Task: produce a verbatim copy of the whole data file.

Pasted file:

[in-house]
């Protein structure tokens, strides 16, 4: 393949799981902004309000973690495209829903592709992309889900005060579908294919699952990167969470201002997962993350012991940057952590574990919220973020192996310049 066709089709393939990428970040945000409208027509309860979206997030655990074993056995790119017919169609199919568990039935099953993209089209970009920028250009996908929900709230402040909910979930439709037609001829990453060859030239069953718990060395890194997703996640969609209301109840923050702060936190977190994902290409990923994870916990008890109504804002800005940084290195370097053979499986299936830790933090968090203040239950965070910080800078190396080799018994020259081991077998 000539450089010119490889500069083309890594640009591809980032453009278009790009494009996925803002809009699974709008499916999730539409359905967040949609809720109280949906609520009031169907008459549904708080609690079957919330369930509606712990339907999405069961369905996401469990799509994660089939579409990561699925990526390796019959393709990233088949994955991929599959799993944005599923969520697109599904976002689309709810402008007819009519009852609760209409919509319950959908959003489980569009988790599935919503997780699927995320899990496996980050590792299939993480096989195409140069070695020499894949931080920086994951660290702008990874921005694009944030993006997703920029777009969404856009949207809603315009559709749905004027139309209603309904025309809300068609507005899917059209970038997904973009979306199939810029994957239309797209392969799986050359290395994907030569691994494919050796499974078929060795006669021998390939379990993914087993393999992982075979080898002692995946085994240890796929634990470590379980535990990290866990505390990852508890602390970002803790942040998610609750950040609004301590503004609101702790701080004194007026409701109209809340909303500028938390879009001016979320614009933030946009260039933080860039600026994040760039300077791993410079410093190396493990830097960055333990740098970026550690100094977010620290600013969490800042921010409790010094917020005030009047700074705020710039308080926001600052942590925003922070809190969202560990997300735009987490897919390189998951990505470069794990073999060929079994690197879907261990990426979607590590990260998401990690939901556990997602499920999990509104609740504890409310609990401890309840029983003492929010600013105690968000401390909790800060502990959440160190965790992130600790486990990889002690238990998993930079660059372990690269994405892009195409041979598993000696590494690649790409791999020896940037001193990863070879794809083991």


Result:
[in-house]
């Protein structure tokens, strides 16, 4: 393949799981902004309000973690495209829903592709992309889900005060579908294919699952990167969470201002997962993350012991940057952590574990919220973020192996310049 066709089709393939990428970040945000409208027509309860979206997030655990074993056995790119017919169609199919568990039935099953993209089209970009920028250009996908929900709230402040909910979930439709037609001829990453060859030239069953718990060395890194997703996640969609209301109840923050702060936190977190994902290409990923994870916990008890109504804002800005940084290195370097053979499986299936830790933090968090203040239950965070910080800078190396080799018994020259081991077998 000539450089010119490889500069083309890594640009591809980032453009278009790009494009996925803002809009699974709008499916999730539409359905967040949609809720109280949906609520009031169907008459549904708080609690079957919330369930509606712990339907999405069961369905996401469990799509994660089939579409990561699925990526390796019959393709990233088949994955991929599959799993944005599923969520697109599904976002689309709810402008007819009519009852609760209409919509319950959908959003489980569009988790599935919503997780699927995320899990496996980050590792299939993480096989195409140069070695020499894949931080920086994951660290702008990874921005694009944030993006997703920029777009969404856009949207809603315009559709749905004027139309209603309904025309809300068609507005899917059209970038997904973009979306199939810029994957239309797209392969799986050359290395994907030569691994494919050796499974078929060795006669021998390939379990993914087993393999992982075979080898002692995946085994240890796929634990470590379980535990990290866990505390990852508890602390970002803790942040998610609750950040609004301590503004609101702790701080004194007026409701109209809340909303500028938390879009001016979320614009933030946009260039933080860039600026994040760039300077791993410079410093190396493990830097960055333990740098970026550690100094977010620290600013969490800042921010409790010094917020005030009047700074705020710039308080926001600052942590925003922070809190969202560990997300735009987490897919390189998951990505470069794990073999060929079994690197879907261990990426979607590590990260998401990690939901556990997602499920999990509104609740504890409310609990401890309840029983003492929010600013105690968000401390909790800060502990959440160190965790992130600790486990990889002690238990998993930079660059372990690269994405892009195409041979598993000696590494690649790409791999020896940037001193990863070879794809083991």